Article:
We know from our own real-life experience that people designated as enemy combatants are treated differently from US citizens under the USAPATRIOT Act. Prisoners who are not US citizens and classified enemy combatants can be held indefinitely and without being charged in places like the Guantanamo Bay detention camp. So prisoners in Pleasant Hill such as Helmet Zemo or Ulysses Klaw, who are not American citizens, could receive the enemy combatant designation. Especially Zemo. Even money says the government would designate a German national who headed the terrorist organization Hydra an enemy combatant without even a second thought.
Other Pleasant Hill inmates, such as Mr. Hyde, the Trapster, and the Absorbing Man are American citizens. I practiced law for 8 years after the USAPATRIOT Act was enacted, so I know from personal US citizens who became inmates didn’t lose their 8th Amendment rights. Even after 9/11. Thus, it would be harder for Director Hill or S.H.I.E.L.D. to deny the American inmates in Pleasant Hill of their constitutional rights, with or without our hypothetical congressional act.
When governmental agencies – such as S.H.I.E.L.D. – seek to curtail the constitutional rights of inmates, they must be able to show they’re using the least invasive means possible. That is to say, their method of imprisonment must be consistent with both keeping the inmates in while depriving them of the fewest number of constitutional rights possible as possible. Pleasant Hill wiped its inmates’ memories and personalities and replaced them with different memories and personalities. I still think that was an invasive and unconstitutional assault which deprived the inmates of their constitutional rights, and I think many courts would likely rule in this manner, even after our super-human control act.
Prisons in the Marvel Universe have power dampening mechanisms which can take away inmates’ super powers. Super villains without super powers are just as easy to keep in prison as normal prisoners; you know, the ones who aren’t being mind-wiped. So mind wiping them wouldn’t be the least invasive form of imprisonment.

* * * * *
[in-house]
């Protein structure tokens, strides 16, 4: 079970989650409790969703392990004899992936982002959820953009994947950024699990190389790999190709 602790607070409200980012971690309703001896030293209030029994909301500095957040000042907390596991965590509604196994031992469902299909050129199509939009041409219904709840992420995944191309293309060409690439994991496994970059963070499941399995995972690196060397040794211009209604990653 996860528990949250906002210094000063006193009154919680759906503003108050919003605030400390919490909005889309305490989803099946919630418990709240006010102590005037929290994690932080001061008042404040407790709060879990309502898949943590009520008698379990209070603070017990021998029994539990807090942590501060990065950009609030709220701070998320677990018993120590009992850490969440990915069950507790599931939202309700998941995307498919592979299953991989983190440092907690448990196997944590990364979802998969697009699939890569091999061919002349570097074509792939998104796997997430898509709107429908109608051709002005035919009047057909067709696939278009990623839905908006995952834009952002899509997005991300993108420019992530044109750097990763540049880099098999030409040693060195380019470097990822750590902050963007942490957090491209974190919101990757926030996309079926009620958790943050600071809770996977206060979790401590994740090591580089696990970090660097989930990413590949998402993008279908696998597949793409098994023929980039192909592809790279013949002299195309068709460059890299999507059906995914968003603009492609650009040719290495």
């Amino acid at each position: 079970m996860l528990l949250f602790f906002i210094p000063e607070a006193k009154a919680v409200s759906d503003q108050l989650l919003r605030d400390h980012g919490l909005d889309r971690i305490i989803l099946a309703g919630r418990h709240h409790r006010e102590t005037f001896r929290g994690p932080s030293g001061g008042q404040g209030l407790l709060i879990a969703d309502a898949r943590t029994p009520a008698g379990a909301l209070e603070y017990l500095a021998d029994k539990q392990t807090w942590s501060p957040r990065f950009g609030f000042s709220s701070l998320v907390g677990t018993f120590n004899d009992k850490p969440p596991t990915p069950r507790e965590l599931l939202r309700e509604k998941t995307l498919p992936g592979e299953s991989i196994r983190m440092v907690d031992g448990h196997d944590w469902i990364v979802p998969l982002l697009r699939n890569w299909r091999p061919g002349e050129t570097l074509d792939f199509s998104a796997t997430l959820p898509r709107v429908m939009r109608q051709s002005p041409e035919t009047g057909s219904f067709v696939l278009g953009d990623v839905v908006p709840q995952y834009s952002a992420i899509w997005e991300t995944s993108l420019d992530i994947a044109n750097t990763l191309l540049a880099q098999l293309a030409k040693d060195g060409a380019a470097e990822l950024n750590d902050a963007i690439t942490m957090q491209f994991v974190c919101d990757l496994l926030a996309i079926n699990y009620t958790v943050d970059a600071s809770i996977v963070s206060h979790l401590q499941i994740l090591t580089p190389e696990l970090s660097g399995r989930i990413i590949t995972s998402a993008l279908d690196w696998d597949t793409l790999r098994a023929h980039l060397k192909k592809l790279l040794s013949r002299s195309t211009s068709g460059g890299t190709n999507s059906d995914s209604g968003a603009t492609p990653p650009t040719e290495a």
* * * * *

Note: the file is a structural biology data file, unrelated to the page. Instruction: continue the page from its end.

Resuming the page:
Sure super powered inmates would be kept in facilities whose security was even more maximum than Alcatraz. Call it a supervillainmax prison. But I just don’t think courts would side with the mass mind-wiping of the inmates.
Moreover, Maria Hill obviously didn’t think the courts would side with her. Or anyone else. After all, she kept the Pleasant Hill prison a secret from three different Avengers teams, her bosses in the World Security Council, the courts, and pretty much everyone else in the world. If she thought she was on firm footing with Pleasant Hill, she wouldn’t have pussyfooted around in secret.
I’m sure that when Avengers: Standoff! ends – no, I haven’t suddenly gotten caught up on my reading, I’ve been writing this column – Pleasant Hill prison will be somewhat more public. Super hero/villain battles tend to make things public, even when they happen in rural Connecticut. Then after Maria Hill’s pet prison has been outed, the World Security Council will have to decide how do they solve a problem like Maria. Ms. Hill and allies must now face the music. And I have confidence they’ll do something to her. I wish I could be sure it would be something good, like them telling her so long, farewell, but it’ll probably be little more than a slap on the wrist. Still, a guy can do-re-mi-m, can’t he?